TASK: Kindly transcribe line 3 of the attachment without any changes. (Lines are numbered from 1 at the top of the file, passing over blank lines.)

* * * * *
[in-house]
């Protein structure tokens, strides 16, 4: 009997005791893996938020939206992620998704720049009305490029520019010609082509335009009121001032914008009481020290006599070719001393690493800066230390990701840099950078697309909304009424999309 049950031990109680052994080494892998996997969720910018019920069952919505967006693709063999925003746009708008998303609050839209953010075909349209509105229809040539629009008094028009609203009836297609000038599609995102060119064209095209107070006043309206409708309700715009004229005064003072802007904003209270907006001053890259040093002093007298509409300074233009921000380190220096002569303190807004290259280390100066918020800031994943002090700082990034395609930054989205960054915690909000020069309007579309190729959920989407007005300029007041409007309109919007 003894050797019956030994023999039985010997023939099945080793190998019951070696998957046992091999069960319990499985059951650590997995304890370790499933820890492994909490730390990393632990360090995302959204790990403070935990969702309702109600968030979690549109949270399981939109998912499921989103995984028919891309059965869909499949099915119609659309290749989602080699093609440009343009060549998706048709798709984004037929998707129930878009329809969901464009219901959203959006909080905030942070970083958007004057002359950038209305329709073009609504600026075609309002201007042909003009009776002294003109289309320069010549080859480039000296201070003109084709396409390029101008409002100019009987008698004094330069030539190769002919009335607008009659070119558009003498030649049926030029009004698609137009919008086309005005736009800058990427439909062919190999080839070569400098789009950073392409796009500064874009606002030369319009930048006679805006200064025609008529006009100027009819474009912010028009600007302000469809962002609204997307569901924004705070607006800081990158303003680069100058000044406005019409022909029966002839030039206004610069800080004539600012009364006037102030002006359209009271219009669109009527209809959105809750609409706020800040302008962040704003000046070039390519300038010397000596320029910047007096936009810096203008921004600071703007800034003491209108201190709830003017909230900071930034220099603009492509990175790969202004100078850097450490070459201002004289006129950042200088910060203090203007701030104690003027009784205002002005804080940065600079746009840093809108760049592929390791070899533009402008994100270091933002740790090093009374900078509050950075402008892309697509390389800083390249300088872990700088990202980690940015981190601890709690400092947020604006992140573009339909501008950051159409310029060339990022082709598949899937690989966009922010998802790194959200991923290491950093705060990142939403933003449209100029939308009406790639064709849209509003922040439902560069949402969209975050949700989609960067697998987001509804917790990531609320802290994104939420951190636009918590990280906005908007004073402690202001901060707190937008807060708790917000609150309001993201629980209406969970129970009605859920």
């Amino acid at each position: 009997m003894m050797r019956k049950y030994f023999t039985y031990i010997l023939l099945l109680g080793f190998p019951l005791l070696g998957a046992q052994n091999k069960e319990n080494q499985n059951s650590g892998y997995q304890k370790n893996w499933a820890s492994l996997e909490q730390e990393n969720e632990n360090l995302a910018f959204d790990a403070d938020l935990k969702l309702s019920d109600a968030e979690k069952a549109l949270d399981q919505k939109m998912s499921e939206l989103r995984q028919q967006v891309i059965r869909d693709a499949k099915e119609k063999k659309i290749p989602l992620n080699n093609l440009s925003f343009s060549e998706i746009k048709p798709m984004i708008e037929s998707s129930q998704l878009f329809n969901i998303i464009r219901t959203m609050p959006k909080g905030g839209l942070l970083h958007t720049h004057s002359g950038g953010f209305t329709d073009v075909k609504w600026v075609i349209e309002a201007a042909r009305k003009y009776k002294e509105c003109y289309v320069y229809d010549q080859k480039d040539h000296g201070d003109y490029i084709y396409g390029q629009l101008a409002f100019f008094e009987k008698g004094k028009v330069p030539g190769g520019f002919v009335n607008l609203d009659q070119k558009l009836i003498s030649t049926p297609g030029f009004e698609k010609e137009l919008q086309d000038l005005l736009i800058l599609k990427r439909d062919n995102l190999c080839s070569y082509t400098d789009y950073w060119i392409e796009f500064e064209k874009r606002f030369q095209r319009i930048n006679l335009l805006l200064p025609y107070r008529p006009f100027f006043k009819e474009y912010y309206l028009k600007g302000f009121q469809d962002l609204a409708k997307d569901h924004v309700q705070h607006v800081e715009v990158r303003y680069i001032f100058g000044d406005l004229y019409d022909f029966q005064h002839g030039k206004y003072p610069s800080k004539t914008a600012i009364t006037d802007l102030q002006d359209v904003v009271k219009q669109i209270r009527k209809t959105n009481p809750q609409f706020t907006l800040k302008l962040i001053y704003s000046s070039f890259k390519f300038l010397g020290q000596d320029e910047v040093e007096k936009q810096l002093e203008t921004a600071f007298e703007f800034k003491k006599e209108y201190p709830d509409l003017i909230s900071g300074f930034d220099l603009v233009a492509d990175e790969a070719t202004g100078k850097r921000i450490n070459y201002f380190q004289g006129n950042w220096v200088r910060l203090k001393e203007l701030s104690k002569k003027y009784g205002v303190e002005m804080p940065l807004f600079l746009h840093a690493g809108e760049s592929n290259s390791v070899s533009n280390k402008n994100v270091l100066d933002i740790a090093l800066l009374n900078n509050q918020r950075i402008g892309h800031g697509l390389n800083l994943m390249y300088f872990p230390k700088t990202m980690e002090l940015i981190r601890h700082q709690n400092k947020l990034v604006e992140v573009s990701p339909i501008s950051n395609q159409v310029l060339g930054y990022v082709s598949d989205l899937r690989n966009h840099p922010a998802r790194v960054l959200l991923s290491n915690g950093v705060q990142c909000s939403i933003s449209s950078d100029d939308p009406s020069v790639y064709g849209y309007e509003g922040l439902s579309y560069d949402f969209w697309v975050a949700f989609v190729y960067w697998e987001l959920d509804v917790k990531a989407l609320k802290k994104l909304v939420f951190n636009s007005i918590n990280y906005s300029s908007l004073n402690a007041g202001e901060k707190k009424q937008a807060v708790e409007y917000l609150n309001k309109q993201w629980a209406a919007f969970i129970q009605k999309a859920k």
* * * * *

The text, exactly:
């Amino acid at each position: 009997m003894m050797r019956k049950y030994f023999t039985y031990i010997l023939l099945l109680g080793f190998p019951l005791l070696g998957a046992q052994n091999k069960e319990n080494q499985n059951s650590g892998y997995q304890k370790n893996w499933a820890s492994l996997e909490q730390e990393n969720e632990n360090l995302a910018f959204d790990a403070d938020l935990k969702l309702s019920d109600a968030e979690k069952a549109l949270d399981q919505k939109m998912s499921e939206l989103r995984q028919q967006v891309i059965r869909d693709a499949k099915e119609k063999k659309i290749p989602l992620n080699n093609l440009s925003f343009s060549e998706i746009k048709p798709m984004i708008e037929s998707s129930q998704l878009f329809n969901i998303i464009r219901t959203m609050p959006k909080g905030g839209l942070l970083h958007t720049h004057s002359g950038g953010f209305t329709d073009v075909k609504w600026v075609i349209e309002a201007a042909r009305k003009y009776k002294e509105c003109y289309v320069y229809d010549q080859k480039d040539h000296g201070d003109y490029i084709y396409g390029q629009l101008a409002f100019f008094e009987k008698g004094k028009v330069p030539g190769g520019f002919v009335n607008l609203d009659q070119k558009l009836i003498s030649t049926p297609g030029f009004e698609k010609e137009l919008q086309d000038l005005l736009i800058l599609k990427r439909d062919n995102l190999c080839s070569y082509t400098d789009y950073w060119i392409e796009f500064e064209k874009r606002f030369q095209r319009i930048n006679l335009l805006l200064p025609y107070r008529p006009f100027f006043k009819e474009y912010y309206l028009k600007g302000f009121q469809d962002l609204a409708k997307d569901h924004v309700q705070h607006v800081e715009v990158r303003y680069i001032f100058g000044d406005l004229y019409d022909f029966q005064h002839g030039k206004y003072p610069s800080k004539t914008a600012i009364t006037d802007l102030q002006d359209v904003v009271k219009q669109i209270r009527k209809t959105n009481p809750q609409f706020t907006l800040k302008l962040i001053y704003s000046s070039f890259k390519f300038l010397g020290q000596d320029e910047v040093e007096k936009q810096l002093e203008t921004a600071f007298e703007f800034k003491k006599e209108y201190p709830d509409l003017i909230s900071g300074f930034d220099l603009v233009a492509d990175e790969a070719t202004g100078k850097r921000i450490n070459y201002f380190q004289g006129n950042w220096v200088r910060l203090k001393e203007l701030s104690k002569k003027y009784g205002v303190e002005m804080p940065l807004f600079l746009h840093a690493g809108e760049s592929n290259s390791v070899s533009n280390k402008n994100v270091l100066d933002i740790a090093l800066l009374n900078n509050q918020r950075i402008g892309h800031g697509l390389n800083l994943m390249y300088f872990p230390k700088t990202m980690e002090l940015i981190r601890h700082q709690n400092k947020l990034v604006e992140v573009s990701p339909i501008s950051n395609q159409v310029l060339g930054y990022v082709s598949d989205l899937r690989n966009h840099p922010a998802r790194v960054l959200l991923s290491n915690g950093v705060q990142c909000s939403i933003s449209s950078d100029d939308p009406s020069v790639y064709g849209y309007e509003g922040l439902s579309y560069d949402f969209w697309v975050a949700f989609v190729y960067w697998e987001l959920d509804v917790k990531a989407l609320k802290k994104l909304v939420f951190n636009s007005i918590n990280y906005s300029s908007l004073n402690a007041g202001e901060k707190k009424q937008a807060v708790e409007y917000l609150n309001k309109q993201w629980a209406a919007f969970i129970q009605k999309a859920k």